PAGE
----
Framingham is a New England town in Middlesex County, located in eastern Massachusetts, 20 miles (32 km) west of Boston, mid-way between Boston and Worcester. Founded in 1700, Framingham was ranked number 36 on a recent CNN Money Magazine “Best Places to Live” list.
On February 22, 1775, the British general Thomas Gage sent three spies to Framingham, where they stopped at Buckminster’s Tavern. They were sufficiently impressed with the town’s militia that they apparently recommended to Gage that he avoid the route that passed through Framingham. During the years prior to the American Civil War, Framingham was an annual gathering place for members of the Abolitionist movement. In the post-World War II Baby Boom, Framingham, like many other suburban areas, experienced a large increase in population and housing, like many other suburban areas. Much of the housing constructed during that time consisted of split-level and ranch-style houses.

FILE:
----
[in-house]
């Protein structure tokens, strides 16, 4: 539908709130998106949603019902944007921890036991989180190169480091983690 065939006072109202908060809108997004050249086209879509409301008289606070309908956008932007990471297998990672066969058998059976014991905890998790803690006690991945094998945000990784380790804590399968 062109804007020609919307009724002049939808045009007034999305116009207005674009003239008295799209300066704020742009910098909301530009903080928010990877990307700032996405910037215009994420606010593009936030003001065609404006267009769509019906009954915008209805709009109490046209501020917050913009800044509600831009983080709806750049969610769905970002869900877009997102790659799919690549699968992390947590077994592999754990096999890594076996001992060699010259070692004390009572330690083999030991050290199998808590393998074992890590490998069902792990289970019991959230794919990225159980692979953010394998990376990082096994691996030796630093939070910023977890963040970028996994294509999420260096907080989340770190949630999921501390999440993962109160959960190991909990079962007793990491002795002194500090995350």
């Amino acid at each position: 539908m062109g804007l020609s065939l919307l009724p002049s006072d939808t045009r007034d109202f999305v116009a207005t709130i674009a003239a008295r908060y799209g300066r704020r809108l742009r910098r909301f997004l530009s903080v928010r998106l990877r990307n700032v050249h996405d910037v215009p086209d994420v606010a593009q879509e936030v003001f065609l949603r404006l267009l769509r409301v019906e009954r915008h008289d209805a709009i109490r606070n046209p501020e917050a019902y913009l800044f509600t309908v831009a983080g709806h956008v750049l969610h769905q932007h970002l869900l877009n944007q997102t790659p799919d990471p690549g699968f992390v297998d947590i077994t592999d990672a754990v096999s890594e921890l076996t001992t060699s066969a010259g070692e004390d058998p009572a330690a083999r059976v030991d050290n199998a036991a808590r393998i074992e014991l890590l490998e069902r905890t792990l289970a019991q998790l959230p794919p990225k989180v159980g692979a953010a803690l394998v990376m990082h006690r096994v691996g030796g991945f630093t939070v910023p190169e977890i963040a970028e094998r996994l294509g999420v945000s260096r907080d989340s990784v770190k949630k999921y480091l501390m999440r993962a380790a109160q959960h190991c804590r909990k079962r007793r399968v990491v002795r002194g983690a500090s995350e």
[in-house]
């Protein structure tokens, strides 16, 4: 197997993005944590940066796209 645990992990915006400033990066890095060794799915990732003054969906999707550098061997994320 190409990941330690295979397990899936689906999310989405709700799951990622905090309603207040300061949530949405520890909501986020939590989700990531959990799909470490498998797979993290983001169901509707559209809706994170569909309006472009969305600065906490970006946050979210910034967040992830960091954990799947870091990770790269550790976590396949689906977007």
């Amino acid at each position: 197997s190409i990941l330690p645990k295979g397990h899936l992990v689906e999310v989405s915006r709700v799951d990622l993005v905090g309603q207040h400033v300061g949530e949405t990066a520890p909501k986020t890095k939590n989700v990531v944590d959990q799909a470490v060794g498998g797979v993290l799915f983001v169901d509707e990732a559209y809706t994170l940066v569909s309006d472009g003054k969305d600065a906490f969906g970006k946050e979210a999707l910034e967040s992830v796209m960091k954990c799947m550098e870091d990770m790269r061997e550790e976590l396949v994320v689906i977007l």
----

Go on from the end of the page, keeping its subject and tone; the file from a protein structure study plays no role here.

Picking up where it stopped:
Framingham is one of the few towns in Massachusetts that has met its legal requirement with regard to affordable housing. In addition to its 40B Affordable component, Framingham has a large percentage of rental units targeting people in the 30 percent of median income bracket. Framingham has a much larger percentage of rental households than any of the surrounding towns. Framingham is divided by Route 9, which passes east-to-west through the middle of the town.